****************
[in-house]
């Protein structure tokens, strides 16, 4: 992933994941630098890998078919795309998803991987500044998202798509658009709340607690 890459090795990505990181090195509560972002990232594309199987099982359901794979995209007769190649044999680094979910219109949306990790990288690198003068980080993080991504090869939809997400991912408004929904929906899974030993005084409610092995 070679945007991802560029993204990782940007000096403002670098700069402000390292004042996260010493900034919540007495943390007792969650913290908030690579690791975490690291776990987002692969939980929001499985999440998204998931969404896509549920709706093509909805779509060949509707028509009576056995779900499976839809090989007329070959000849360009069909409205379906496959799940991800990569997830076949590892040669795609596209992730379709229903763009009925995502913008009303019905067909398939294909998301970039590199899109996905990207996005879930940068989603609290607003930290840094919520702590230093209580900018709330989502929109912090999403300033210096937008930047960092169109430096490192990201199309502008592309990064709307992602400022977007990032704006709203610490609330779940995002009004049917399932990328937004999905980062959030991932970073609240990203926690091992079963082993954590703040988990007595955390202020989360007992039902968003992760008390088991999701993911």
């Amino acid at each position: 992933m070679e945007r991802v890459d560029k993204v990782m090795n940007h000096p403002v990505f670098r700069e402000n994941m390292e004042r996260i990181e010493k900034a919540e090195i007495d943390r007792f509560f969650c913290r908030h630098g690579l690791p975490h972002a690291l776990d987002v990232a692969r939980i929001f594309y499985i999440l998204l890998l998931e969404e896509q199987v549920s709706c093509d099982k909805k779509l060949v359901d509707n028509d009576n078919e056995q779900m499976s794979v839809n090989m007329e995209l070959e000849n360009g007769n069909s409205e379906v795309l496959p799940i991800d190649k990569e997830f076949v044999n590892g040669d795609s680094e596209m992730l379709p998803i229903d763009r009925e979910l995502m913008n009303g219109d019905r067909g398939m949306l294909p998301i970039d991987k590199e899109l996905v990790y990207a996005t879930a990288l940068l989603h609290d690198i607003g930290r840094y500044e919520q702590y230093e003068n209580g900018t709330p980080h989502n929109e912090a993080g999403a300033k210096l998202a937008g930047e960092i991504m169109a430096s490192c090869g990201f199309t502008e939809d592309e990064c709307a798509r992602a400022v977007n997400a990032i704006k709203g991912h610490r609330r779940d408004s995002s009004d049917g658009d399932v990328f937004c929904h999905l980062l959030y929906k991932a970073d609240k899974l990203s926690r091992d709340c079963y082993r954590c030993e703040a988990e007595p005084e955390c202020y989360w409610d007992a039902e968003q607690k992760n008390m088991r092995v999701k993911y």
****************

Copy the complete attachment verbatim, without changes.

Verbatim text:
[in-house]
């Protein structure tokens, strides 16, 4: 992933994941630098890998078919795309998803991987500044998202798509658009709340607690 890459090795990505990181090195509560972002990232594309199987099982359901794979995209007769190649044999680094979910219109949306990790990288690198003068980080993080991504090869939809997400991912408004929904929906899974030993005084409610092995 070679945007991802560029993204990782940007000096403002670098700069402000390292004042996260010493900034919540007495943390007792969650913290908030690579690791975490690291776990987002692969939980929001499985999440998204998931969404896509549920709706093509909805779509060949509707028509009576056995779900499976839809090989007329070959000849360009069909409205379906496959799940991800990569997830076949590892040669795609596209992730379709229903763009009925995502913008009303019905067909398939294909998301970039590199899109996905990207996005879930940068989603609290607003930290840094919520702590230093209580900018709330989502929109912090999403300033210096937008930047960092169109430096490192990201199309502008592309990064709307992602400022977007990032704006709203610490609330779940995002009004049917399932990328937004999905980062959030991932970073609240990203926690091992079963082993954590703040988990007595955390202020989360007992039902968003992760008390088991999701993911």
């Amino acid at each position: 992933m070679e945007r991802v890459d560029k993204v990782m090795n940007h000096p403002v990505f670098r700069e402000n994941m390292e004042r996260i990181e010493k900034a919540e090195i007495d943390r007792f509560f969650c913290r908030h630098g690579l690791p975490h972002a690291l776990d987002v990232a692969r939980i929001f594309y499985i999440l998204l890998l998931e969404e896509q199987v549920s709706c093509d099982k909805k779509l060949v359901d509707n028509d009576n078919e056995q779900m499976s794979v839809n090989m007329e995209l070959e000849n360009g007769n069909s409205e379906v795309l496959p799940i991800d190649k990569e997830f076949v044999n590892g040669d795609s680094e596209m992730l379709p998803i229903d763009r009925e979910l995502m913008n009303g219109d019905r067909g398939m949306l294909p998301i970039d991987k590199e899109l996905v990790y990207a996005t879930a990288l940068l989603h609290d690198i607003g930290r840094y500044e919520q702590y230093e003068n209580g900018t709330p980080h989502n929109e912090a993080g999403a300033k210096l998202a937008g930047e960092i991504m169109a430096s490192c090869g990201f199309t502008e939809d592309e990064c709307a798509r992602a400022v977007n997400a990032i704006k709203g991912h610490r609330r779940d408004s995002s009004d049917g658009d399932v990328f937004c929904h999905l980062l959030y929906k991932a970073d609240k899974l990203s926690r091992d709340c079963y082993r954590c030993e703040a988990e007595p005084e955390c202020y989360w409610d007992a039902e968003q607690k992760n008390m088991r092995v999701k993911y």